Former police officer Ed Hartman has been hitting the books and paper work hard this semester.
As a first year nursing student..he says he has to study a lot of theory.
But here in the clinical portion of the program, he puts those theories to work. But, that's with the help of a clinical nursing instructor.
" When you have someone there interacting with you and you are trying to work with what you have learned in the class and you have someone standing there helping you making little hits, it's a nuturing process for the student they are walking you through the steps so you are getting a physical side of it."
Ed is lucky, here at U-N-R's Orvis School of Nursing, program coordinators say even if it comes down to two weeks before the semester, they've been able to find a clinical nursing instructor.
School director Patsy Ruchala says local hospitals and their nurses have stepped up to the plate." Re-arraigning their schedules so that they can teach two days a week for us."
Ruchala says Orvis has been fortunate, across the country the shortage of nursing instructors...particularly clinical instructors has mean cancelled classes, or worse yet turning away qualified nursing student applicants.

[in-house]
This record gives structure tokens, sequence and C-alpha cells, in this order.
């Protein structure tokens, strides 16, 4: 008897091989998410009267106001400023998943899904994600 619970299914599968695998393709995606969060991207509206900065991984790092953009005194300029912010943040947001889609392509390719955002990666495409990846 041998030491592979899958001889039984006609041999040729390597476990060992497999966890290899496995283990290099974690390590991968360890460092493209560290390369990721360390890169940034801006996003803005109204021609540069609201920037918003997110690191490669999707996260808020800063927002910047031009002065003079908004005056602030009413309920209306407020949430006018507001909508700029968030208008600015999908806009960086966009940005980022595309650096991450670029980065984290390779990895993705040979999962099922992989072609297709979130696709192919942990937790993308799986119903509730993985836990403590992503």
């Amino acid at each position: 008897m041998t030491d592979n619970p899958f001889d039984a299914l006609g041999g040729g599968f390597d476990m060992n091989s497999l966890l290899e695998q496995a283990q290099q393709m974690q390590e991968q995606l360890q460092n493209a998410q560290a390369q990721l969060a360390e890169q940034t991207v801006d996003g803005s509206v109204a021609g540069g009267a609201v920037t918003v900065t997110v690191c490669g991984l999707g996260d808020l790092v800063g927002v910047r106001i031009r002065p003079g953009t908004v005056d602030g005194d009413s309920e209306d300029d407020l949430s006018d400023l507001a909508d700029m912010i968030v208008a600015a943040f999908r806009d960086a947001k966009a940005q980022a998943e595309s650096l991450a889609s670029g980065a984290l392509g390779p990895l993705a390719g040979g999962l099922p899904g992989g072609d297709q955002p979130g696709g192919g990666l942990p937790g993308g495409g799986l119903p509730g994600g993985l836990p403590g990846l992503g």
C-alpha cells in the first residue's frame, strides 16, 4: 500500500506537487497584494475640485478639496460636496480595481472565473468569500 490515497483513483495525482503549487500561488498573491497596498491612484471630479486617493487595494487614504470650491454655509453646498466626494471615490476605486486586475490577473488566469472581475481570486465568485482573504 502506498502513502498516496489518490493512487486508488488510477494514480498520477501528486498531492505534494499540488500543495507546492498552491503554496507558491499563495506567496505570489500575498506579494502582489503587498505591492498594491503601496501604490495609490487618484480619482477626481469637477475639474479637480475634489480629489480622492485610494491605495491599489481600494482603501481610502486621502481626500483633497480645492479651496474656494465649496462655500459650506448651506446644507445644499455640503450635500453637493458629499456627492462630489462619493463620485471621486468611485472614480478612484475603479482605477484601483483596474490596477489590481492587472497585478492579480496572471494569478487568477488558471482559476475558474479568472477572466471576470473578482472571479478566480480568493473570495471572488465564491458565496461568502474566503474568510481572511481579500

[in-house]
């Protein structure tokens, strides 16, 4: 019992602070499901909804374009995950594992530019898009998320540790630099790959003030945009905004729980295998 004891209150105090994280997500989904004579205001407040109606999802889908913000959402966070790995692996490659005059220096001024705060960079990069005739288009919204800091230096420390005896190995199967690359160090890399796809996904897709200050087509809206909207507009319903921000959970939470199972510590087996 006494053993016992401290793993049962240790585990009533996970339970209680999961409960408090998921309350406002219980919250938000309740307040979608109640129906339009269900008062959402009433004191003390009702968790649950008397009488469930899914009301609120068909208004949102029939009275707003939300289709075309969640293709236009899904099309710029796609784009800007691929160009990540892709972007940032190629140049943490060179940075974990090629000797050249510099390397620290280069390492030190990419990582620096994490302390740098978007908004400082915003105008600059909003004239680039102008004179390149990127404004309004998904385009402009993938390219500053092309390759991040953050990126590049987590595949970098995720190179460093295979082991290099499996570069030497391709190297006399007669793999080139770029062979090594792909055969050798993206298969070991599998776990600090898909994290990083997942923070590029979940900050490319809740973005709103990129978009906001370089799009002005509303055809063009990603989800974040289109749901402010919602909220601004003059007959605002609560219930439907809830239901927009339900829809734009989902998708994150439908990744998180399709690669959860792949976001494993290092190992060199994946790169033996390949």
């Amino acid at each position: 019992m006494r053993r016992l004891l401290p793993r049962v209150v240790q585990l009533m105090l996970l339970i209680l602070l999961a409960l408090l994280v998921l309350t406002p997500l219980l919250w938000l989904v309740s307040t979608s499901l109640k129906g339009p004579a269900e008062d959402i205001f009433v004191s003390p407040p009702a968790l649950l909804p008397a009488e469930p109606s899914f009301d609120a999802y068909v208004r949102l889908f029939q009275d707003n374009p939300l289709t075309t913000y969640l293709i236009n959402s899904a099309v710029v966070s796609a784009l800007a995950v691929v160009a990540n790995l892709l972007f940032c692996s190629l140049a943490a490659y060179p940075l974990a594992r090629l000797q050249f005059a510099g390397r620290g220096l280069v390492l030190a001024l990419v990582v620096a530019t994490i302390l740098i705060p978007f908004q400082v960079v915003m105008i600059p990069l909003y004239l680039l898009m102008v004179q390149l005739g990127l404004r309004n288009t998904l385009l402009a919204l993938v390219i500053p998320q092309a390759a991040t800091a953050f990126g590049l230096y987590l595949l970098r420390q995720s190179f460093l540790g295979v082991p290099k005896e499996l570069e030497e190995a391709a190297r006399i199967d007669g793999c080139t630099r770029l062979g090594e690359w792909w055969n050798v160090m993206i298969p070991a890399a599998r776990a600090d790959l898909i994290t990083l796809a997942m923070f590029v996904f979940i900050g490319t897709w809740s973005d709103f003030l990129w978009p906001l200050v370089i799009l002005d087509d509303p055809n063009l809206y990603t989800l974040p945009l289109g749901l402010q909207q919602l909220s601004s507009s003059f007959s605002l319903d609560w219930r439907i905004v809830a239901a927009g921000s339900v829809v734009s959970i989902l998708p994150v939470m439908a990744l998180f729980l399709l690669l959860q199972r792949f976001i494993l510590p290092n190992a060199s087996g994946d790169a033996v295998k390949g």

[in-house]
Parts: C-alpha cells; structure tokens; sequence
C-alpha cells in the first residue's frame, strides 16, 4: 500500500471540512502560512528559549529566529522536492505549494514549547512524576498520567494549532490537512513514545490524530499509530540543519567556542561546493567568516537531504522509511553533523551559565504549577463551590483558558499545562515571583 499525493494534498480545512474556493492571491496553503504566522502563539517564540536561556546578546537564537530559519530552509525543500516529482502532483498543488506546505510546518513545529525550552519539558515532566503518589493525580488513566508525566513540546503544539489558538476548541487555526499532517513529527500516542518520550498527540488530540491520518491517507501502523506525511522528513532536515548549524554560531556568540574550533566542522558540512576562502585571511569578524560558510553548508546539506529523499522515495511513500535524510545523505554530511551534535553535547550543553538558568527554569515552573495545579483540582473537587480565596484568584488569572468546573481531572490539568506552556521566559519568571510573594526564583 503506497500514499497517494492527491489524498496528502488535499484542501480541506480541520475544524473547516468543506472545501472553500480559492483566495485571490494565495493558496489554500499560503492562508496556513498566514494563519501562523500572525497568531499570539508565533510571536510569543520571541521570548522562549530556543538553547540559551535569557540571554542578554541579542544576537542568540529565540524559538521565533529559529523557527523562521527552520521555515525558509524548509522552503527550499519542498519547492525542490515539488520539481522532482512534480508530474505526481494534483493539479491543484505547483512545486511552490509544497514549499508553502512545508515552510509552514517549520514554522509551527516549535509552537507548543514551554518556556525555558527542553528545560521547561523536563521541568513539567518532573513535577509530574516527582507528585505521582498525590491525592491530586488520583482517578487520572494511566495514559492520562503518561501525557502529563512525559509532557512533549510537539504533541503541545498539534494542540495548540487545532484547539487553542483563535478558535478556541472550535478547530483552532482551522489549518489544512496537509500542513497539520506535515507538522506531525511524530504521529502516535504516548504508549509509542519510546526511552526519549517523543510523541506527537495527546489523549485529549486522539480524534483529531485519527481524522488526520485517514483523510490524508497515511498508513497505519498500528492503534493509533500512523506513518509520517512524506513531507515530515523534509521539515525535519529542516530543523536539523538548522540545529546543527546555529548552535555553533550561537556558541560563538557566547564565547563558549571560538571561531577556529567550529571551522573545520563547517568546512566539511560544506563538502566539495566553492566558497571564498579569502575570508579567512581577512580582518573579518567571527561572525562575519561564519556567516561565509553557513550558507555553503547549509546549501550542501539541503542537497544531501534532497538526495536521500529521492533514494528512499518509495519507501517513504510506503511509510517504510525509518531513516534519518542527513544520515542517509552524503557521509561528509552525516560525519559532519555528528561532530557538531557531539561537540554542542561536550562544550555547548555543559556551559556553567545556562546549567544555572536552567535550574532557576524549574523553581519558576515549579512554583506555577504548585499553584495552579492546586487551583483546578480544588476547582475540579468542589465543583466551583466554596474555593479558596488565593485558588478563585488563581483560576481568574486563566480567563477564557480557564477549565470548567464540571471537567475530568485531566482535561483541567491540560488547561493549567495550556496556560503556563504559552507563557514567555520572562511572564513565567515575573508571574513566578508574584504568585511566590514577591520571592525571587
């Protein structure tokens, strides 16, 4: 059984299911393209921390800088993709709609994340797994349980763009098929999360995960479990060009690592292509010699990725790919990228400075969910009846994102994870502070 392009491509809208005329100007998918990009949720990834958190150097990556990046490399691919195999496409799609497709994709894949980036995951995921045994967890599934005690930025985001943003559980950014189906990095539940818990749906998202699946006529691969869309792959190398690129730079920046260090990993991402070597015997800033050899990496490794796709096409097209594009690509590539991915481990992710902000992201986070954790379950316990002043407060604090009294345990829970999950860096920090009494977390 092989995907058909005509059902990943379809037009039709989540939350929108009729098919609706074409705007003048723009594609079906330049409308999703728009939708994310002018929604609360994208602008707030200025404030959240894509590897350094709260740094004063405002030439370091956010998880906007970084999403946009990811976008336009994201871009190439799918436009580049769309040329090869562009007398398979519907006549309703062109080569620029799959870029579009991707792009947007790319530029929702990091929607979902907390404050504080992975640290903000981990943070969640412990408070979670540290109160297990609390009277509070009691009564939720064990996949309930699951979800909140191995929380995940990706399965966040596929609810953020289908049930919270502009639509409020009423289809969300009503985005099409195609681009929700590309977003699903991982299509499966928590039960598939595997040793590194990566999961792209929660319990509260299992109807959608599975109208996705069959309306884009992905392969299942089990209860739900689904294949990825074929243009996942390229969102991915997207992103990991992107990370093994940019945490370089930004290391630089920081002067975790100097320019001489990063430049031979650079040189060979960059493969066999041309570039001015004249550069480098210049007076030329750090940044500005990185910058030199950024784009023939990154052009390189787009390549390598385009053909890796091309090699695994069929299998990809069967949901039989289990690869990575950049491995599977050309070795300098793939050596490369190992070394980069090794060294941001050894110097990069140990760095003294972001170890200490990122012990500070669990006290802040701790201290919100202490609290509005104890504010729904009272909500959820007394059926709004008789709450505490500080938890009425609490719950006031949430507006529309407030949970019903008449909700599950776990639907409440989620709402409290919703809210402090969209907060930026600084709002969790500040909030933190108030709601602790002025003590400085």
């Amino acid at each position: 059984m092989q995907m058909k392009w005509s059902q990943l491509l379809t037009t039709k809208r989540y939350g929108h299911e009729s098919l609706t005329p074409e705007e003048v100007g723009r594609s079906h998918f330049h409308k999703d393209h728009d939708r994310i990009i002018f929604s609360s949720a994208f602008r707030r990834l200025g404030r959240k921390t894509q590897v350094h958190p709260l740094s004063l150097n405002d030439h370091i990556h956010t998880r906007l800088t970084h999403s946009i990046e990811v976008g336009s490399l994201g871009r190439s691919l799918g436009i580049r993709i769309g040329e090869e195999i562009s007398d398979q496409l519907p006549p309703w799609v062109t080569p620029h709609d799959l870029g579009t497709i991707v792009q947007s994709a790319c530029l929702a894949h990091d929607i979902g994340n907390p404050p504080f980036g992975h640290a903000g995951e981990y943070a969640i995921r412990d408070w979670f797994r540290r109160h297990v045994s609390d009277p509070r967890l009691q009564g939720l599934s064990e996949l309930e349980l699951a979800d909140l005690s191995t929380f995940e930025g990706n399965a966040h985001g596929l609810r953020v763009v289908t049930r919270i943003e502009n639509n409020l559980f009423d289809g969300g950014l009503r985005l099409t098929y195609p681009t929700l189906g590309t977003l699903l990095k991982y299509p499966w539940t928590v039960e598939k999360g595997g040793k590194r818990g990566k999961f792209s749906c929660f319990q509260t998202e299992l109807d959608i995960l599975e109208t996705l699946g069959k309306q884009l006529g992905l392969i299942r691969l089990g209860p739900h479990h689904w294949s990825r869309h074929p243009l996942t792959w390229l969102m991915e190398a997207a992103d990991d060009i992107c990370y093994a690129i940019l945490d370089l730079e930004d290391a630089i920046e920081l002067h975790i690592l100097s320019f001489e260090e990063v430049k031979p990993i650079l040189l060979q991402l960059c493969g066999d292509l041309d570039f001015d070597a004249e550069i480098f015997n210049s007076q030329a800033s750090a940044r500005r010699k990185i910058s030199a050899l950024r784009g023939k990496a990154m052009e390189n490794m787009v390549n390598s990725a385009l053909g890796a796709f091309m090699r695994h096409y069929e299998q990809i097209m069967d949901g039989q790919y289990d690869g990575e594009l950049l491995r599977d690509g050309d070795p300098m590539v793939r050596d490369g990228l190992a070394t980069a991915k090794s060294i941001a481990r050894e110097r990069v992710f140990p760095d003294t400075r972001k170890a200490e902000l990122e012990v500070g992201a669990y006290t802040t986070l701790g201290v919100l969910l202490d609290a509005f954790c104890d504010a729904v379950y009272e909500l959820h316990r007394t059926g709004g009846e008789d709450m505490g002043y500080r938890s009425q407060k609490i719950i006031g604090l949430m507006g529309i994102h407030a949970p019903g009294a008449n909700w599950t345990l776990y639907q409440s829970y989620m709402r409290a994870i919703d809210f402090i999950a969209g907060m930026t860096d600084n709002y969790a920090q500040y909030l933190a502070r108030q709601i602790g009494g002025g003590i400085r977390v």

Unlike in the class room setting, she says there must be a clinical instructor to every 8 students. In a class of 48---that an additional six instructors.
"We are a practiced profession. So the better our instructors are prepared clinically the better prepared our students are going to be to graduate in the work force. "
This aspect of the nursing shortage is not a quick fix. Just as the nursing profession is getting older and ready to retire, the same can be said about nursing instructors. Worse yet, Ruchala says, because there's a limited pool of clinical nurses now who can instruct...the problem tends to run up hill---with few coming up the ranks to teach those who are waiting in the ranks.